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Kardashian confronts tradition at elite Vienna ball

U.S. television personality Kim Kardashian poses during a news conference in Vienna February 27, 2014. REUTERS/Heinz-Peter Bader
U.S. television personality Kim Kardashian poses during a news conference in Vienna February 27, 2014. REUTERS/Heinz-Peter Bader

By Georgina Prodhan

VIENNA (Reuters) - At 24, Olga Goreglyad is a veteran of society balls around Europe but her ambition will not be fulfilled until she dances on Thursday night as a debutante at Vienna's Opera Ball - something celebrity guest Kim Kardashian will not be doing.

Almost every social group and profession in Austria, from confectioners to firefighters and pharmacists to refugees, holds its own ball, but the Opera Ball is the most elite, with a presidential opening and top-class music and ballet.

"It's an event where the opera can present itself. It's an important platform," opera director Dominique Meyer told Reuters.

But each year, the fine classical performances of the Vienna Philharmonic and State Ballet are overshadowed in the Austrian media by the paid celebrity guests invited by Viennese millionaire mall developer Richard Lugner.

Lugner's past guests have included singer Geri Halliwell and actors Larry Hagman and Pamela Anderson. This year, reality-TV star Kardashian is his main guest.

"Dancing is not my thing," she said at an autograph and question session on Thursday when asked whether she was having waltz lessons. Asked how she kept in shape, she replied: "Armenian genes and squats."

The 144 debutants and debutantes who will open the ball, on the other hand, have spent weeks in intensive rehearsals for a performance that lasts just three or four minutes but has a huge audience on television at home and abroad.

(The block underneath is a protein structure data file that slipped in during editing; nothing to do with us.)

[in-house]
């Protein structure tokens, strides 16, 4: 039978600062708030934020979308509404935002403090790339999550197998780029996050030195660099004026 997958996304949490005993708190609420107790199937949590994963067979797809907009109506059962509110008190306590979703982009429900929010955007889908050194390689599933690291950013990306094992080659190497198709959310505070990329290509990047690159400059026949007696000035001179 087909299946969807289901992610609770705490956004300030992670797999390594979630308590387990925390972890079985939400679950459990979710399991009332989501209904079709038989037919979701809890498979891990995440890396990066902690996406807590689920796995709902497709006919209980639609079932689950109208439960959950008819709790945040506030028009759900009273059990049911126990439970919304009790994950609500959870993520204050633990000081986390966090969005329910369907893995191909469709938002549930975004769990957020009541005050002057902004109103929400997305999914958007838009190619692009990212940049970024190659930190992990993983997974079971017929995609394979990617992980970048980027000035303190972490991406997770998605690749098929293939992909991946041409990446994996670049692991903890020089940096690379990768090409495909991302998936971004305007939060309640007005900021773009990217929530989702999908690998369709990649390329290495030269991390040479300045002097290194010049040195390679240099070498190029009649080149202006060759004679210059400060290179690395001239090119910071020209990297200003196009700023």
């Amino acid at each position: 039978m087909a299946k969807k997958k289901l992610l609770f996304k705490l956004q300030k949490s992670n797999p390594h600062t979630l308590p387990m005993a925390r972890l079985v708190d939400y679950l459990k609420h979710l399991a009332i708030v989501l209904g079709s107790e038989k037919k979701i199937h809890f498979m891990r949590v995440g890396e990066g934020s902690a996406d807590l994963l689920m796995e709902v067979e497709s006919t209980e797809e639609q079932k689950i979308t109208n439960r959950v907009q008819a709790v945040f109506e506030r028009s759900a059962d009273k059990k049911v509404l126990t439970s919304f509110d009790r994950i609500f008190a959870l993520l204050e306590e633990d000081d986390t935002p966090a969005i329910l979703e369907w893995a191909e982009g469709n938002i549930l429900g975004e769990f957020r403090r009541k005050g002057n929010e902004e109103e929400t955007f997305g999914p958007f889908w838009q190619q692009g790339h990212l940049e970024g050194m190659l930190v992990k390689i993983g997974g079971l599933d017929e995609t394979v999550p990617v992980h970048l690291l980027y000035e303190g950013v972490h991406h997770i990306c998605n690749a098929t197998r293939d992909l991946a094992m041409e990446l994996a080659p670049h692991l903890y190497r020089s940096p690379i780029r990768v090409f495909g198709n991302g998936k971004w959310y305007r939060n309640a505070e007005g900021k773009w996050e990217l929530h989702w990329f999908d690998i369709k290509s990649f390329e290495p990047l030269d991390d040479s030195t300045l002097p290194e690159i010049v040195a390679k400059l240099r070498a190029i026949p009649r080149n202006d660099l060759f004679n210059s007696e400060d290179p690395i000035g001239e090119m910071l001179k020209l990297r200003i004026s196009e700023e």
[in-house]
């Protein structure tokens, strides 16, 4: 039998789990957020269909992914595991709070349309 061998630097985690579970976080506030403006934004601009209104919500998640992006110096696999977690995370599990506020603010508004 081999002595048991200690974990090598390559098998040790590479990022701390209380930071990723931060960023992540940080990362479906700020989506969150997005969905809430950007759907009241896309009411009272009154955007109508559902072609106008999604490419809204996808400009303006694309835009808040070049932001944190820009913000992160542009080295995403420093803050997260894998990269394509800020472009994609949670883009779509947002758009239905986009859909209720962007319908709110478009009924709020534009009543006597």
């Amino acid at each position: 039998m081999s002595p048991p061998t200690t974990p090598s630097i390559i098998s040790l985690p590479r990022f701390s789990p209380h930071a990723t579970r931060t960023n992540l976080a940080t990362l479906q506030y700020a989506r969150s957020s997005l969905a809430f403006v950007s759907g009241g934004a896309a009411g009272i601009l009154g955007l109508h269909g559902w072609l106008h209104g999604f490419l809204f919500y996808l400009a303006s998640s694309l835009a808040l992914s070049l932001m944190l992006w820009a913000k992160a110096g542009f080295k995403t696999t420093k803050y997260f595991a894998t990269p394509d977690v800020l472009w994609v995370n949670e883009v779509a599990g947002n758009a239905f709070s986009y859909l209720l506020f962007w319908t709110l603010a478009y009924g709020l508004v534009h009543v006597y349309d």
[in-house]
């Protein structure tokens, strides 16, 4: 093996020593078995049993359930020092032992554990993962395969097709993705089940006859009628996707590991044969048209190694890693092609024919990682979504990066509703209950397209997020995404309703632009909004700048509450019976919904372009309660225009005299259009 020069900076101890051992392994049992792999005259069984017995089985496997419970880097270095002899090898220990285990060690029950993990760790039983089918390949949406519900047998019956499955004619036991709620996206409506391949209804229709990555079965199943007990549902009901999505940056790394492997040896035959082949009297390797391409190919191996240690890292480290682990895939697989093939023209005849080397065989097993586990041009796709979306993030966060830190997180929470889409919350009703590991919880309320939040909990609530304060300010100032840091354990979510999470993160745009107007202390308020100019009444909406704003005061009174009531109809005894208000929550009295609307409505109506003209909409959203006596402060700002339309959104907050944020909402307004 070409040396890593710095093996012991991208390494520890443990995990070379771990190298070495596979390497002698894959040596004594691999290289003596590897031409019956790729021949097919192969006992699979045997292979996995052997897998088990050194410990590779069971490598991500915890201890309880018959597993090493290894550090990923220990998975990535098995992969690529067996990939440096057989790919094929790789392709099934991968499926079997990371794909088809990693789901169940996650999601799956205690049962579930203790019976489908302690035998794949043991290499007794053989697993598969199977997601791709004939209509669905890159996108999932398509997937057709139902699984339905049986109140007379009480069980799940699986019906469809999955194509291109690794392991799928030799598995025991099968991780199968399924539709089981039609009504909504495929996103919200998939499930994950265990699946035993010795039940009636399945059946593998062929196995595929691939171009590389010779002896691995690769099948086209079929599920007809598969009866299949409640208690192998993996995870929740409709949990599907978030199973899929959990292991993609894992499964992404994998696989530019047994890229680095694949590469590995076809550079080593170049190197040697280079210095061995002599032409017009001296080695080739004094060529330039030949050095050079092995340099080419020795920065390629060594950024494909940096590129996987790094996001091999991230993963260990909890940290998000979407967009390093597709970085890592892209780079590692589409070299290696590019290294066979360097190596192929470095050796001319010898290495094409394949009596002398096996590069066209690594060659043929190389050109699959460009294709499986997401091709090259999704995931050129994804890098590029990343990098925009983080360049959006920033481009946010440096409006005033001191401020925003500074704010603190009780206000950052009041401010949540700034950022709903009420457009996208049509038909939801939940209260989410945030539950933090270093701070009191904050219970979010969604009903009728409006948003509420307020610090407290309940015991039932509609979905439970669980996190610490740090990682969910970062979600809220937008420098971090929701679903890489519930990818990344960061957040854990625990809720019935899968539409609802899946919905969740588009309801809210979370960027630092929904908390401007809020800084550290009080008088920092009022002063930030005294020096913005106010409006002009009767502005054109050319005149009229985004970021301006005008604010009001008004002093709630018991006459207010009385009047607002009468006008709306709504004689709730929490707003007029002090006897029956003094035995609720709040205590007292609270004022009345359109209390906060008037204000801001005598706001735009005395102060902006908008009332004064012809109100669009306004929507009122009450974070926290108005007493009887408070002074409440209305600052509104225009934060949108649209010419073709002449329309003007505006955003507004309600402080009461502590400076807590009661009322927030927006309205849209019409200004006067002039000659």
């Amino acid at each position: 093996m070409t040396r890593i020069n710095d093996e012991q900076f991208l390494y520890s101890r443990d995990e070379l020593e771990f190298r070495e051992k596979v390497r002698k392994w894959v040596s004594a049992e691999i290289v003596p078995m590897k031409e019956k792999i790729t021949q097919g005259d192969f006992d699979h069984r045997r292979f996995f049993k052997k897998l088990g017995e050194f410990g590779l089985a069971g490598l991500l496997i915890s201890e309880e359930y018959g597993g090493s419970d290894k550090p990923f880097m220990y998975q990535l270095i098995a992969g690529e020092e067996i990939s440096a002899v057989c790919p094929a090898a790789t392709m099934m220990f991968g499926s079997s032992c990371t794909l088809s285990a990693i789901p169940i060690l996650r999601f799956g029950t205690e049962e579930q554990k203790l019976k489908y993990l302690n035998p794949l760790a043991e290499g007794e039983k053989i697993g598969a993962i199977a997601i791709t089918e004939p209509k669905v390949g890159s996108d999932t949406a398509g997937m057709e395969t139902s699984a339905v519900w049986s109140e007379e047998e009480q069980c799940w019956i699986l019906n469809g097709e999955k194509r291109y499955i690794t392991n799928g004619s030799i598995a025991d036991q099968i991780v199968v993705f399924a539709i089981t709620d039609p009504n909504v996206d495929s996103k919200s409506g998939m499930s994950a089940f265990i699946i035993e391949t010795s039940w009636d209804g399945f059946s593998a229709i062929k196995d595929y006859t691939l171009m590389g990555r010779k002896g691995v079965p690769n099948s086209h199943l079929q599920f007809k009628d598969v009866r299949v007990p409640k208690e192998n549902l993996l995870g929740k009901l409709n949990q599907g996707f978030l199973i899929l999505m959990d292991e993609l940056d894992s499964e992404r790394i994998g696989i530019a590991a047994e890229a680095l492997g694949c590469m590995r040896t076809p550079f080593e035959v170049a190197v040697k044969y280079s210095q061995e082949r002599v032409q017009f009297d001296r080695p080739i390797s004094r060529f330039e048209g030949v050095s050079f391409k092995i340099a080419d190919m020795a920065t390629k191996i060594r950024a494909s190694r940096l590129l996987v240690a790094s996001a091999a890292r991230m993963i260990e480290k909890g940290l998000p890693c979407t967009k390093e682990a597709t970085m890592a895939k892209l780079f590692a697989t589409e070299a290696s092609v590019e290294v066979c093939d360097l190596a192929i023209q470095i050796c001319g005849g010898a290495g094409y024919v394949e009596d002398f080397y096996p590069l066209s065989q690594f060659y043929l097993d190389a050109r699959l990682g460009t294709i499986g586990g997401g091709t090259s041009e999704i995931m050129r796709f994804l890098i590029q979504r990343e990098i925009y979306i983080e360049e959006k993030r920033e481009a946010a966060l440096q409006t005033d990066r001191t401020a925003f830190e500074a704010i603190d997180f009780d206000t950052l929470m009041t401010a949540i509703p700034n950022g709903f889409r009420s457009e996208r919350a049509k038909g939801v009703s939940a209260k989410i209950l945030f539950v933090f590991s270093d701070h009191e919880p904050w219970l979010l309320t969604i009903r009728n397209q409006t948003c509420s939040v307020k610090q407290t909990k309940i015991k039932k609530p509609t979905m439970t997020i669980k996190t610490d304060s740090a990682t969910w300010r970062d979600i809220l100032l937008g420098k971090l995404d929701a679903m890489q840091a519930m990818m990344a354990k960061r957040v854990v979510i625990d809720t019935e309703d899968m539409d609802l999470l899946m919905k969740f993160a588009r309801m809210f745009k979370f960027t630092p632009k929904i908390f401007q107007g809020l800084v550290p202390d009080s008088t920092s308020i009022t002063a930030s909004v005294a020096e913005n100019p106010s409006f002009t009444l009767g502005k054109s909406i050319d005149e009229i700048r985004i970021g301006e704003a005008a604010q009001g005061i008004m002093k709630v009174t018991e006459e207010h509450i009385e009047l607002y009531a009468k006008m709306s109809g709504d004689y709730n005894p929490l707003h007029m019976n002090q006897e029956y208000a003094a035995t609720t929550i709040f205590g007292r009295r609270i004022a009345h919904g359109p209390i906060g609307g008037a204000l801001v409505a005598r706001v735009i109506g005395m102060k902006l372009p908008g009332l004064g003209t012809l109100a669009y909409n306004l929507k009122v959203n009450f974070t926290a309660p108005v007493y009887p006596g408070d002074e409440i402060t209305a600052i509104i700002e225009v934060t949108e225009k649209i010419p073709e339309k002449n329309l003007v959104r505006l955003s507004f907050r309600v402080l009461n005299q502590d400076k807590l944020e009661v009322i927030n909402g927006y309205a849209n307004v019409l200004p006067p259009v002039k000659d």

PROTESTS AND HIGH PRICES

"I'm actually addicted to dancing," said debutante Goreglyad, who works as a commercial producer in Moscow.

"I figured it was about time to stop being a debutante, but where to stop? It had to be the highest point, the Opera Ball," she told Reuters during a get-together at a vineyard in the Vienna Woods.

The tradition so admired by viewers from afar is not universally appreciated in Vienna. In past years, it has attracted large protests against its perceived decadence, as well as against some of the guests.

But much of the protesters' attention has switched to the so-called Academics' Ball organised by the far-right Freedom Party (FPOe). Opera Ball organiser Desiree Treichl-Stuergkh said she had hired some former Opera Ball protesters as DJs as part of a careful modernisation.

Treichl-Stuergkh said she was careful to maintain traditions treasured by guests able to afford prices that range from 250 euros ($340) for a regular ticket to 1,850 euros for a box - and that's before even a single glass of champagne.

She said the event was still a rite of passage for modern debutantes, even if it is no longer the formal entree into society it once was.

"Today a young girl of 18 has done almost everything," she said, "apart from opening the Opera Ball."

(Additional reporting by Derek Brooks; Editing by Michael Roddy and Tom Heneghan)

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